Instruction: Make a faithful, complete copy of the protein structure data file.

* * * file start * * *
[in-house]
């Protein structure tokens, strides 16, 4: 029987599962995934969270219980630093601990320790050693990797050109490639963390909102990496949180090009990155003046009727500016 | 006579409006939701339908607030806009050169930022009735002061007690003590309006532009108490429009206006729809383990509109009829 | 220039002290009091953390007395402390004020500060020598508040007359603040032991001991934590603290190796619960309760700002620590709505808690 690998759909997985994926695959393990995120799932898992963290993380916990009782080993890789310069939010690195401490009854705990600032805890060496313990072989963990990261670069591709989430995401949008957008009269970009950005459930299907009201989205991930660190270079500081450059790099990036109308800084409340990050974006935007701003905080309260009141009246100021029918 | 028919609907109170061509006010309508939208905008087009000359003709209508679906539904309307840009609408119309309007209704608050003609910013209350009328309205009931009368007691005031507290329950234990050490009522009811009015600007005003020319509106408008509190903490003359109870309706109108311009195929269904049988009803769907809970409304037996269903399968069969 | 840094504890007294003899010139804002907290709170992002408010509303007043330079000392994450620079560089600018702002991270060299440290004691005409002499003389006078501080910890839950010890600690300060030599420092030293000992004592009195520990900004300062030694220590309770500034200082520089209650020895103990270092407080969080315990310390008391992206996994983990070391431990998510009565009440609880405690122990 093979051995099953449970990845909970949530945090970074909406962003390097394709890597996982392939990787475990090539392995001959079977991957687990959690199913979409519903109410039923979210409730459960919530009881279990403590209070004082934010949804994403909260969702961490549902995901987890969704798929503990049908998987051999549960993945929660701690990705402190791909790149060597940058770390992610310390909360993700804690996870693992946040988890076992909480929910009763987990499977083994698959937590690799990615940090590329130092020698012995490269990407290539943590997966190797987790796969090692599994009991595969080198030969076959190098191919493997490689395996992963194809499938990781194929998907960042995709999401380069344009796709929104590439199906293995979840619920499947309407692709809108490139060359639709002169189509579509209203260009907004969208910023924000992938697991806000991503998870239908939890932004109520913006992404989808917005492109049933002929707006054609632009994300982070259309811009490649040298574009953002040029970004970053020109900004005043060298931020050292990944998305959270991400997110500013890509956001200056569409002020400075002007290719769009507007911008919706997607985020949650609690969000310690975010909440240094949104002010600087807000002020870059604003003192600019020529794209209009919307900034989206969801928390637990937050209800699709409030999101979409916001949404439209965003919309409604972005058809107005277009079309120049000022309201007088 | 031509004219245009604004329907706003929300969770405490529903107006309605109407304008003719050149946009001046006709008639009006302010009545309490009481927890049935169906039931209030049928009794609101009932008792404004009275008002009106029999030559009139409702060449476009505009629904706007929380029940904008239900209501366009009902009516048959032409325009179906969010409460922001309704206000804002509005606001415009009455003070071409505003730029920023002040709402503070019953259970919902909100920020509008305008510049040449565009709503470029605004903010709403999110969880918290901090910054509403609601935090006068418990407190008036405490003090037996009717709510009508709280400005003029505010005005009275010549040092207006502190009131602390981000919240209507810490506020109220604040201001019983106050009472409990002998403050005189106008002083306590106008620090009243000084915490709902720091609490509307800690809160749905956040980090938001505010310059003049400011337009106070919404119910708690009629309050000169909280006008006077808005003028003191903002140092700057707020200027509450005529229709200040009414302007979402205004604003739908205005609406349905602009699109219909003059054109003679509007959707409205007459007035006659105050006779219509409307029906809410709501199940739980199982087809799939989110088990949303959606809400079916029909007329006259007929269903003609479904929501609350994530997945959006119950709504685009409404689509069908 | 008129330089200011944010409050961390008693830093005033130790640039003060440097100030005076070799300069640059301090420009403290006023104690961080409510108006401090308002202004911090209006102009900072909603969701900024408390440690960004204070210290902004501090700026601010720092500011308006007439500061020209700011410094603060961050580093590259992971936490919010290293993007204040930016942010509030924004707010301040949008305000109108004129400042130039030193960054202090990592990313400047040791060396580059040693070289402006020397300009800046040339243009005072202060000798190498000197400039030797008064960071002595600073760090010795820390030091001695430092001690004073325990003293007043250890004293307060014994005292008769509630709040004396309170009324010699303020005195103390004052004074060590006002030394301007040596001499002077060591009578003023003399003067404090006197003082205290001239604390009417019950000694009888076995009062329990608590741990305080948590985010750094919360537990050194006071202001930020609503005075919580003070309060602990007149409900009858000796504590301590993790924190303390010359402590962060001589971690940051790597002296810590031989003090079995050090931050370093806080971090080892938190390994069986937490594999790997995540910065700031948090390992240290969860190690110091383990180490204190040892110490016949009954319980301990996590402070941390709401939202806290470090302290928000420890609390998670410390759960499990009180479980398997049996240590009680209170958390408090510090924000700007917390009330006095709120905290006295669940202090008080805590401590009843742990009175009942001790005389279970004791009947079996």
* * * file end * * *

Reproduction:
[in-house]
């Protein structure tokens, strides 16, 4: 029987599962995934969270219980630093601990320790050693990797050109490639963390909102990496949180090009990155003046009727500016 | 006579409006939701339908607030806009050169930022009735002061007690003590309006532009108490429009206006729809383990509109009829 | 220039002290009091953390007395402390004020500060020598508040007359603040032991001991934590603290190796619960309760700002620590709505808690 690998759909997985994926695959393990995120799932898992963290993380916990009782080993890789310069939010690195401490009854705990600032805890060496313990072989963990990261670069591709989430995401949008957008009269970009950005459930299907009201989205991930660190270079500081450059790099990036109308800084409340990050974006935007701003905080309260009141009246100021029918 | 028919609907109170061509006010309508939208905008087009000359003709209508679906539904309307840009609408119309309007209704608050003609910013209350009328309205009931009368007691005031507290329950234990050490009522009811009015600007005003020319509106408008509190903490003359109870309706109108311009195929269904049988009803769907809970409304037996269903399968069969 | 840094504890007294003899010139804002907290709170992002408010509303007043330079000392994450620079560089600018702002991270060299440290004691005409002499003389006078501080910890839950010890600690300060030599420092030293000992004592009195520990900004300062030694220590309770500034200082520089209650020895103990270092407080969080315990310390008391992206996994983990070391431990998510009565009440609880405690122990 093979051995099953449970990845909970949530945090970074909406962003390097394709890597996982392939990787475990090539392995001959079977991957687990959690199913979409519903109410039923979210409730459960919530009881279990403590209070004082934010949804994403909260969702961490549902995901987890969704798929503990049908998987051999549960993945929660701690990705402190791909790149060597940058770390992610310390909360993700804690996870693992946040988890076992909480929910009763987990499977083994698959937590690799990615940090590329130092020698012995490269990407290539943590997966190797987790796969090692599994009991595969080198030969076959190098191919493997490689395996992963194809499938990781194929998907960042995709999401380069344009796709929104590439199906293995979840619920499947309407692709809108490139060359639709002169189509579509209203260009907004969208910023924000992938697991806000991503998870239908939890932004109520913006992404989808917005492109049933002929707006054609632009994300982070259309811009490649040298574009953002040029970004970053020109900004005043060298931020050292990944998305959270991400997110500013890509956001200056569409002020400075002007290719769009507007911008919706997607985020949650609690969000310690975010909440240094949104002010600087807000002020870059604003003192600019020529794209209009919307900034989206969801928390637990937050209800699709409030999101979409916001949404439209965003919309409604972005058809107005277009079309120049000022309201007088 | 031509004219245009604004329907706003929300969770405490529903107006309605109407304008003719050149946009001046006709008639009006302010009545309490009481927890049935169906039931209030049928009794609101009932008792404004009275008002009106029999030559009139409702060449476009505009629904706007929380029940904008239900209501366009009902009516048959032409325009179906969010409460922001309704206000804002509005606001415009009455003070071409505003730029920023002040709402503070019953259970919902909100920020509008305008510049040449565009709503470029605004903010709403999110969880918290901090910054509403609601935090006068418990407190008036405490003090037996009717709510009508709280400005003029505010005005009275010549040092207006502190009131602390981000919240209507810490506020109220604040201001019983106050009472409990002998403050005189106008002083306590106008620090009243000084915490709902720091609490509307800690809160749905956040980090938001505010310059003049400011337009106070919404119910708690009629309050000169909280006008006077808005003028003191903002140092700057707020200027509450005529229709200040009414302007979402205004604003739908205005609406349905602009699109219909003059054109003679509007959707409205007459007035006659105050006779219509409307029906809410709501199940739980199982087809799939989110088990949303959606809400079916029909007329006259007929269903003609479904929501609350994530997945959006119950709504685009409404689509069908 | 008129330089200011944010409050961390008693830093005033130790640039003060440097100030005076070799300069640059301090420009403290006023104690961080409510108006401090308002202004911090209006102009900072909603969701900024408390440690960004204070210290902004501090700026601010720092500011308006007439500061020209700011410094603060961050580093590259992971936490919010290293993007204040930016942010509030924004707010301040949008305000109108004129400042130039030193960054202090990592990313400047040791060396580059040693070289402006020397300009800046040339243009005072202060000798190498000197400039030797008064960071002595600073760090010795820390030091001695430092001690004073325990003293007043250890004293307060014994005292008769509630709040004396309170009324010699303020005195103390004052004074060590006002030394301007040596001499002077060591009578003023003399003067404090006197003082205290001239604390009417019950000694009888076995009062329990608590741990305080948590985010750094919360537990050194006071202001930020609503005075919580003070309060602990007149409900009858000796504590301590993790924190303390010359402590962060001589971690940051790597002296810590031989003090079995050090931050370093806080971090080892938190390994069986937490594999790997995540910065700031948090390992240290969860190690110091383990180490204190040892110490016949009954319980301990996590402070941390709401939202806290470090302290928000420890609390998670410390759960499990009180479980398997049996240590009680209170958390408090510090924000700007917390009330006095709120905290006295669940202090008080805590401590009843742990009175009942001790005389279970004791009947079996």